Tuesday, July 28, 2009

Sacred Ground

My favorite day of the Israel tour had the most spiritual emphasis: We retraced the final day of Jesus's life and learned about the events leading up to His crucifixion, burial, and resurrection. Since Jesus lived about 2,000 years ago, it's hard to verify exactly where these events occurred (and there has been religious controversy about holy places over the centuries), but archeologists, historians, and religious leaders look at evidence and do their best to identify possible locations. It was all very fascinating.

We started the day at an upper room in Jerusalem similar to the one in which Jesus and his disciples had their Last Supper. While sitting in that upper room, our guide told us about the Jewish Passover, and it was very interesting to see how Christ did not destroy Jewish traditions, but instead revised and explained them. For example, they already had a tradition of breaking bread and drinking wine with Passover dinner; Jesus just further explained its symbolic significance as His body and blood.

After the upper room, we went to a beautiful, secluded “Prayer Garden” on the Mount of Olives, overlooking Jerusalem, and read about/discussed the suffering of Christ in the Garden of Gethsemane. We also saw a church that some Christians believe is near the place where the Atonement occurred.

After Gethsemane, we went to Caiphus’s Palace (which is now a lovely Catholic church) and discussed Jewish law vs. Roman law and how the chief priests of Christ’s time did not follow Jewish law in His trial.

Finally, we did a little of the “Villa Delarosa” (or final walk of Christ) from the remains of the Antonia Fortress (where he was condemned by Pilate) to Golgotha and the Garden Tomb. We went to a church in the Old City of Jerusalem called the Church of the Holy Sepulcher that has been traditionally identified as the site of Christ’s crucifixion, burial, and Resurrection.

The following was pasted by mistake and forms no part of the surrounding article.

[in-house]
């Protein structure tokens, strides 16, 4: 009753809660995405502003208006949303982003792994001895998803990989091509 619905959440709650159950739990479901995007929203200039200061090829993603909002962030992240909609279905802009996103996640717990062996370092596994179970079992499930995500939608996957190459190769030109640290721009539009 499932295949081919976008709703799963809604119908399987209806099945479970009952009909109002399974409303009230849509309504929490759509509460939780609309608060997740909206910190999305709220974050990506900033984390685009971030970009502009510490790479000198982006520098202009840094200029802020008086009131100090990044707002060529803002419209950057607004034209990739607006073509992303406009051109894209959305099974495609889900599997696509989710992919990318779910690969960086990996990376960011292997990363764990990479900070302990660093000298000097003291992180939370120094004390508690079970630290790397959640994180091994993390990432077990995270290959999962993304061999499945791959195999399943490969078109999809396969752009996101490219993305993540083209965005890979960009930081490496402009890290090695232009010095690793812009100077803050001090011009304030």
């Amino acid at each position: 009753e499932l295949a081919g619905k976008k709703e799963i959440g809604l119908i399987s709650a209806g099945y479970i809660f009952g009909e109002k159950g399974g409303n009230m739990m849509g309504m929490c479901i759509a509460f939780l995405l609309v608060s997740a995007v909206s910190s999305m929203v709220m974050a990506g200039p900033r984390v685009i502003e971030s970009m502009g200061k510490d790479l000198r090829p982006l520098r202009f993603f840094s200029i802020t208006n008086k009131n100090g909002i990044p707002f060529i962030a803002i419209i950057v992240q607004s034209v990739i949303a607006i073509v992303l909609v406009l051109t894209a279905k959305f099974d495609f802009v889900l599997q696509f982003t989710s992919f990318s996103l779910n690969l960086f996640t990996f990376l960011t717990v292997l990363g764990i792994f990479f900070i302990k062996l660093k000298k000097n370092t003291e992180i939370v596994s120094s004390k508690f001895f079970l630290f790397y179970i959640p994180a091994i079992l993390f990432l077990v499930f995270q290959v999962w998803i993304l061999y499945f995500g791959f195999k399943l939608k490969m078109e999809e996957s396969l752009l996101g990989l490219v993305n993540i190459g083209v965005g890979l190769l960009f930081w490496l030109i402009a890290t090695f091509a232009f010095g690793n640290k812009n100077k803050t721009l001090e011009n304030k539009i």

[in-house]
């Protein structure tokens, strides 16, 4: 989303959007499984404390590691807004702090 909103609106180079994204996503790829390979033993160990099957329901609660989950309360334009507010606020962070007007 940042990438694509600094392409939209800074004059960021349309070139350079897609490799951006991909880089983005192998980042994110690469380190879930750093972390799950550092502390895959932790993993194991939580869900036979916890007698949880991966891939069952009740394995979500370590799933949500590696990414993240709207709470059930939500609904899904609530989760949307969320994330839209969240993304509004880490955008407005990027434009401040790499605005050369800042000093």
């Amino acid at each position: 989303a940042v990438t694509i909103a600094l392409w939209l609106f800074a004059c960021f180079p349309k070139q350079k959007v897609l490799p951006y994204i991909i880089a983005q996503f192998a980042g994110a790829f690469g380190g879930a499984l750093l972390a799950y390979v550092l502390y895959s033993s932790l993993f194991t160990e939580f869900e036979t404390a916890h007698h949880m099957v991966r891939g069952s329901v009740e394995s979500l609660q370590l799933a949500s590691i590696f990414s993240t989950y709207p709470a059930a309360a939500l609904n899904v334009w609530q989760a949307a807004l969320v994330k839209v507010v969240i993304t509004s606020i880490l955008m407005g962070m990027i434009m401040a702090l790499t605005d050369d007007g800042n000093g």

We also went to a different area just outside the city walls which many religious groups and archeologists believe is actually the place where those final, sacred events of Christ's life occurred. It was so so so lovely there--the highlight of the trip. I have to say, for me, the most spiritual moment of the entire tour was the moment that I first saw the Garden Tomb. The guide was giving his speech, and all of the sudden, he said, “And when they found a tomb that dates back to 1st century A.D....”and motioned with his arm. I glanced over---and there it was. Just like that. I felt like I lost my breath for a second, and all I could think was, “He was here.” I felt humbled and amazed and sure...all at once.

Seeing the physical evidences of Christ and His work during the past week has immensely changed and strengthened my belief in Him.

Thanks, Dad, for such a life-changing experience!


  1. Wow, Rachie! That sounds truly amazing. What an experience!

  2. Wow. What a wonderful post. And what an amazing experience!

  3. It's amazing what a different feel it is at the Garden Tomb verses the Church of the Holy Seplecre at the end of the Via Delerosa. I loved the Garden Tomb. The day we went, the students from the Jerusalem Center were there and we heard them singing hymns. It was a nice refreshing sound after hearing nothing but Arabic and Hebrew for 5 days straight. Thanks for sharing your experiences with us.

  4. Thanks for posting your trip. What an incredible experience! I eagerly awaited each update. Please tell the kids hi for me in El Salvador. Tell them that I love them and miss them.

  5. WOW! Sounds like you had an incredible experience, I wish I could have been there! I do love Mongolia though and so I guess I will just have to live in Jerusalem next summer:) Love you girl and I am glad you and your dad had a great experience!! Have fun with Ry in El Salvador!!


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